Of course one may argue now – “that’s nothing compared to Illumina data outputs” – and you are right in terms of the pure data volumes! But the focus here is on long read applications like e.g. sequencing and de novo assembly. And for this kind of NGS application, a modal read length of 800-950 bp or above will tune the final data outputs treamendously. You won’t believe? We can share with you some nice new project data that we have delivered for a fungal de novo sequencing project (figure 2). We were able to deliver chromosome-size scaffolds of 8.3 Mb, 6.0 Mb, 4.3 Mb, 2.8 Mb, 2.4Mb, 2.1 Mb, … when using a long read FLX++ back-bone sequencing at  8x-12x only and combining this data with short read LJD sequencing on HiSeq at 2x 100 bp. The complete data set missed only about 0.5% of all genetic information, while remaining average gap lenght was about 240 bp.  We are actually very interested to learn how 2x 250 bp read length on MiSeq will further improve this excellent data results – one shot genome sequencing at it’s best.

Interested in this kind of project data? Please learn more about our fascinating de novo sequencing & assembly results at our next NGS roadshow in 2013 or send me an email for further discussion about this topic…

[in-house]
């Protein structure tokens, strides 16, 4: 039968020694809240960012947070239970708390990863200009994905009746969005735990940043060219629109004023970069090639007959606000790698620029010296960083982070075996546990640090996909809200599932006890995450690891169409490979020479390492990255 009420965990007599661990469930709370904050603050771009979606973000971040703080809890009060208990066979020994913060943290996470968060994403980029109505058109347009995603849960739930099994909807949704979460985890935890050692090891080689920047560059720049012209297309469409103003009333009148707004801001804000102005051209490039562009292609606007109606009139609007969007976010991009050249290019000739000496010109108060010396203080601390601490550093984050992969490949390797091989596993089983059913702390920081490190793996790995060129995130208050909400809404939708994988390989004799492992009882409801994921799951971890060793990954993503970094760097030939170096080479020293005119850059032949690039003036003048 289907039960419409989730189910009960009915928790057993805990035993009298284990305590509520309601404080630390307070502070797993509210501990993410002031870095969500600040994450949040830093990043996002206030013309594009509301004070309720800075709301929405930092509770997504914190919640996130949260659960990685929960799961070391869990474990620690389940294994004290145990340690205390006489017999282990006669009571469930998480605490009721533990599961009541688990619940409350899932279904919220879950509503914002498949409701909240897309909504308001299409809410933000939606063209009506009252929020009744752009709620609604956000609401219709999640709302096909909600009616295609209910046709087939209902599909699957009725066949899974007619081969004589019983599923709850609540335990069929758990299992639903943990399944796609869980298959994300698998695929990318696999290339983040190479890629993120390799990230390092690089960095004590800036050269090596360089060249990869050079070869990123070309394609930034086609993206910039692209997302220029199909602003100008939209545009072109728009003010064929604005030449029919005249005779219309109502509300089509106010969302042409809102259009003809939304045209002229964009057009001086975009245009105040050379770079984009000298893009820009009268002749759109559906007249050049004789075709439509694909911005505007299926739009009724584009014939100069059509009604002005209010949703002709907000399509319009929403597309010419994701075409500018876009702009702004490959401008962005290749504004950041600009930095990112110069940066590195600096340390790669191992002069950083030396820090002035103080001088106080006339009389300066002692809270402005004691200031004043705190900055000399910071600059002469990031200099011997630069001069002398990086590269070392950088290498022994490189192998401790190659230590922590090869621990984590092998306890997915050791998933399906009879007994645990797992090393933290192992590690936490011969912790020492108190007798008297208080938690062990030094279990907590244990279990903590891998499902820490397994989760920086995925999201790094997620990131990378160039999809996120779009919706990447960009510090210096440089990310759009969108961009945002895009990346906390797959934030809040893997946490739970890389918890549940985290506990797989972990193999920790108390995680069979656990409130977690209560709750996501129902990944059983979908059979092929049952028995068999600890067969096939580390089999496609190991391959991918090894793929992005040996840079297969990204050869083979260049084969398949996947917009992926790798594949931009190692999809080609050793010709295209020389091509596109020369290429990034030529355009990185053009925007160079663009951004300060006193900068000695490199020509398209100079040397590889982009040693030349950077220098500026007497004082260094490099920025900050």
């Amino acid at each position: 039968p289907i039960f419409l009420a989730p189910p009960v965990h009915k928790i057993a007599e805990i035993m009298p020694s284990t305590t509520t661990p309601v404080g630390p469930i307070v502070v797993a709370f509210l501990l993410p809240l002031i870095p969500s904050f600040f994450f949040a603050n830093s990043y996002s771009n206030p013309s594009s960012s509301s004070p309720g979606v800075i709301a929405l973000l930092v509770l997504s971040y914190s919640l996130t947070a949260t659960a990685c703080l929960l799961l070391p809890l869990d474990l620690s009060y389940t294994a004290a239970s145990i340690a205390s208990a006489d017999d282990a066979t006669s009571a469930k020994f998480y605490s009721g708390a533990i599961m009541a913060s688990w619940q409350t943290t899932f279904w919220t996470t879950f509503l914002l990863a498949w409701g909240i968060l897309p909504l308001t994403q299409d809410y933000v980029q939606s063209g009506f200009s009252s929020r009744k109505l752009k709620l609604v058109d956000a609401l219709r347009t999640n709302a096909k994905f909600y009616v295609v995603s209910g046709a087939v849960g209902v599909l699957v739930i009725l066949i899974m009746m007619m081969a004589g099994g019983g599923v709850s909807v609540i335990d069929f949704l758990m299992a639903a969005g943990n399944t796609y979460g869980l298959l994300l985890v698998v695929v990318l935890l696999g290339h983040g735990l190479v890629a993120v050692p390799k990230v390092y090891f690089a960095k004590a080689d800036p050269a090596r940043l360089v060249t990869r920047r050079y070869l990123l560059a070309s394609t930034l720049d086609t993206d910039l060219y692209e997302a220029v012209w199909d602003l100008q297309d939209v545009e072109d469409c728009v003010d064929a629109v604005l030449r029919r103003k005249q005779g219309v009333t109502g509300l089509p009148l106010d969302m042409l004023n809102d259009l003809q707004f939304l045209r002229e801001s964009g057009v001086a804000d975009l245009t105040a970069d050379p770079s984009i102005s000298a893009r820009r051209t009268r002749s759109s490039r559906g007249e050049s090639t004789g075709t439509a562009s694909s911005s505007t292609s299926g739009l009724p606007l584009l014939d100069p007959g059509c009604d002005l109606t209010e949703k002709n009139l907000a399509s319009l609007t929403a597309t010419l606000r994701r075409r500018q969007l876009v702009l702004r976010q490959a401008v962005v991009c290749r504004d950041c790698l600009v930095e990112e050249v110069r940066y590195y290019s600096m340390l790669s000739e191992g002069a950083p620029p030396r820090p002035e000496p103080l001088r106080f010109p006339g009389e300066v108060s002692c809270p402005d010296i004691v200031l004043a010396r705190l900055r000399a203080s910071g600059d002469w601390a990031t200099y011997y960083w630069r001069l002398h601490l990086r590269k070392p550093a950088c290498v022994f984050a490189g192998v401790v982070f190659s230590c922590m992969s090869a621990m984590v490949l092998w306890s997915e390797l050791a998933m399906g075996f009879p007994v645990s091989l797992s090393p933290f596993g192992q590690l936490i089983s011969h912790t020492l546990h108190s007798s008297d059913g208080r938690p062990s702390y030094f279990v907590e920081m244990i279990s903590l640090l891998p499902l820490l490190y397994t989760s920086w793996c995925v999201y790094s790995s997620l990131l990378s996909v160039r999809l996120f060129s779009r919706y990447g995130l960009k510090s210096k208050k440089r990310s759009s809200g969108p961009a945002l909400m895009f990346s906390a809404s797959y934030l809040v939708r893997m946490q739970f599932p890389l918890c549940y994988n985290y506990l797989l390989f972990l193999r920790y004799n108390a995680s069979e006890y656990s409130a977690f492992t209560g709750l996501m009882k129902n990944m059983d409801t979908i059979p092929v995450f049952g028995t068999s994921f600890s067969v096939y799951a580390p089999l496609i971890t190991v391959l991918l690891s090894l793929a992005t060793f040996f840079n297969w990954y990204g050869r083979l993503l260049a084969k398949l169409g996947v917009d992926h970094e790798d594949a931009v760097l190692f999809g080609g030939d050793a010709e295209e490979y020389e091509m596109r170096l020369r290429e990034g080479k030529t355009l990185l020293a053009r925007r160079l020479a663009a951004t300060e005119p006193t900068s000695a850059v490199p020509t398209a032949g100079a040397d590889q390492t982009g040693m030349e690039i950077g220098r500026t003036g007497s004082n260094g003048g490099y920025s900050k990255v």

Comparison of NGS technologies – just a waste of time?

As already mentioned in our latest blog post Michael Quail and his team from the Sanger Institute published a comparison of the Ion Torrent PGM, the PacBio RS system and the Illumina MiSeq (BMC Genomics). This study and all the others performed recently couldn’t determine one clear winner as each system has its own advantages.

But really interesting are now the statements of the spokespersons from the different companies in a recent article from Julia Karow in GenomeWeb. They all agree on the same thing: the data collected in the publication have been true in 2011, but are outdated by now since a lot of effort is put into innovation. Every instrument performs a lot better now. So what is our conclusion? That comparisons for NGS technologies are just a waste of time? For the Sanger institute it means that they invested in 3 new MiSeq’s since the Illumina pipeline is already available. For me, these comparisons are also valuable for all other institutes. Although maybe outdated, they highlight the strength and weaknesses of each technology and help to decide where to invest thousands of dollars. What do you think?

Product Launches 2011: The MiSeq at the Pole Position